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I'm always hearing that protagonists in spec screenplays have to be likable, even people we respect. Why?
I've seen seen several movies recently and many over the years with main characters who aren't likable or look-up-to-able at all, and some of them are great movies. Or fun movies. And often very successful movies.
One friend of mine didn't like Go because it wasn't about anything, but I had such a great time watching it, I didn't care what it was about or that the characters were not upstanding citizens or that I knew nothing of their past or their character arc.
Another friend didn't like Being John Malkovich because she didn't care about the people, but I found it so surprising that I didn't care that I didn't care about whether the guy selling space in John Malkovich's head achieved his inner or outer objective.
I was disappointed in Blair Witch Project only because it wasn't as scary as I'd heard, but one of my favorite things about it was that the characters were just the three ordinary people who happened to be there.
Are spec scripts judged differently than others? Do all these rules we keep hearing about really make for better or more salable scripts? Or are these rules really there so people can write books and charge for classes?
How's that for an answer?
Spec scripts by lesser-known writers are judged differently than those that are assigned or by known-blockbuster-hitters.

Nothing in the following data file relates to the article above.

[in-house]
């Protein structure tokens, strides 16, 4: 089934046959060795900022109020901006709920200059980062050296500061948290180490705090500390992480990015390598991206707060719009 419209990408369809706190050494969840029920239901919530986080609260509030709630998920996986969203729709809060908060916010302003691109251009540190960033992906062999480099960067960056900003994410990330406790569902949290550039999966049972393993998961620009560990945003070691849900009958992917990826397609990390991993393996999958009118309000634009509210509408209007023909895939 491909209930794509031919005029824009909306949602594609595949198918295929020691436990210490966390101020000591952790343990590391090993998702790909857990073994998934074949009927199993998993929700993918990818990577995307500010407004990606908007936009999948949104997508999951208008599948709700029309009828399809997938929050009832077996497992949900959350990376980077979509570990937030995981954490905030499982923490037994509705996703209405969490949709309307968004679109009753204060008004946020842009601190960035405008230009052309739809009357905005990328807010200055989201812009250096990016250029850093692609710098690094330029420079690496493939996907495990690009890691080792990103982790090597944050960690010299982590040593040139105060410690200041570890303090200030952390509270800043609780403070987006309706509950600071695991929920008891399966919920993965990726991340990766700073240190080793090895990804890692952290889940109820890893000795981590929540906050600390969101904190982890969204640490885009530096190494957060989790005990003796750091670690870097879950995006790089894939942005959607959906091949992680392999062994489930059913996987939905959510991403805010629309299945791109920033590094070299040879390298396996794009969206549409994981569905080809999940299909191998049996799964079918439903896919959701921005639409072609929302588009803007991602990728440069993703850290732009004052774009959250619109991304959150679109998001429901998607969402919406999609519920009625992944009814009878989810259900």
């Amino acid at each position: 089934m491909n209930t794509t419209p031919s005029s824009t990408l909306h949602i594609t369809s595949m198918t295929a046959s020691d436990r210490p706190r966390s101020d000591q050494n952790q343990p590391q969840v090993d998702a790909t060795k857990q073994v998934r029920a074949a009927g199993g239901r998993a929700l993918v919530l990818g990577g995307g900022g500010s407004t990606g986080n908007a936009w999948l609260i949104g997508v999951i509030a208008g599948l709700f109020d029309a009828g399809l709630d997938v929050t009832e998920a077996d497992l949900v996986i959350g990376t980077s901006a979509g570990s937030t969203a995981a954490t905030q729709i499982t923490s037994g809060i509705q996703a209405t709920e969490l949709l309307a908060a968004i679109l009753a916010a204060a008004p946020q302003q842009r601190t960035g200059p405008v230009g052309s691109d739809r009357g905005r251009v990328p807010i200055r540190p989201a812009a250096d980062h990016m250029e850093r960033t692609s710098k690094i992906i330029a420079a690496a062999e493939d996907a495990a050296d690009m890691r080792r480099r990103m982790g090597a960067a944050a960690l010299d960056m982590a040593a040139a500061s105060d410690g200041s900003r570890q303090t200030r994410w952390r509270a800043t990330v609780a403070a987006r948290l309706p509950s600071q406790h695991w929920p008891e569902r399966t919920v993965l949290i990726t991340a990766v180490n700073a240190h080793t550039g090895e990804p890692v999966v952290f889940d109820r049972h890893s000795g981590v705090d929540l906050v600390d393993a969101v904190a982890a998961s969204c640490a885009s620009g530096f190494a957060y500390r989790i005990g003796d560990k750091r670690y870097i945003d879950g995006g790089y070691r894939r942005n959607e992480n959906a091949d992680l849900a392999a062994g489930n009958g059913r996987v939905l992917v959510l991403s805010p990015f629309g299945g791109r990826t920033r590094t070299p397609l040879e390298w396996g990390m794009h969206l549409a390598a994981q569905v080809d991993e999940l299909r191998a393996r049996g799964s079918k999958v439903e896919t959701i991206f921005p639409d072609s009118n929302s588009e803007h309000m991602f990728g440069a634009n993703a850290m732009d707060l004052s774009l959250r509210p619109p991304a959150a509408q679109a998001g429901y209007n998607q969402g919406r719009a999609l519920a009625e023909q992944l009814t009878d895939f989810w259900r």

That said, the "guidelines" are shifting some, but we've always had films like TAXI DRIVER and that ilk, even Rhett Butler & Scarlett O'Hara were not totally likable.
The thing about less-likable protags is: actors & their reps. Often, talent wants to play "the good guy." And their rep will only show them roles that they think will benefit career & bank-acct.
However, many actors are looking to stretch. To play the sleazy villain or against ype so they have a larger breadth of options. Many actors are even taking pay cuts to play in indie films, ensemble works &/or even cameos if they think there's something in the role that intrigues them or opens new doors.
So that's the alternative side to this coin.
Of course, the screenwriting gurus still hold to their mantra of character arc & hero's journey ad nauseum. That's their rule. Not mine.
I agree with many of your film assessments & felt much the same. Add RUN LOLA RUN and LOCK, STOCK AND TWO SMOKING BARRELS as well. Intriguing characters, we haven't seen before taking the viewer on a wild ride. Those are better guidleines for a spec, methinks.
If the character's not likable, then we should probably like him being unlikable, i.e., Danny Devito in Ruthless People, Malcolm McDowell in Clockwork Orange, etc. Is he funny? Compelling? What about this person would make us want to spend eight bucks?
IMHO, an unlikable main character doesn't work when he/she is too unpleasant, boring, irritating, whiny to hold your attention. We don't need to someone virtuous, but he should interesting.
To add more to what Allen said,
Characters should be people we can identify with, not people playing the bad guy/girl.
In Pulp Fiction, we identify with Travolta and Jackson, because they're people. They eat at Mc Donald's. They debate over right and wrong, regarding the foot message and other matters. Jackson, we identify him as a character wanting to get out of his rut as a hitman. We even root for him at the diner, during the robery.
In Go (a simple movie I detest), the main female character, most people identify with, because she is someone who is struggling to pay the rent, to save her ass, and yadda, yadda, yadda.
Of course, there is more, but it's late.
I hope you get the drift.
Make your characters real with real problems and real solutions.
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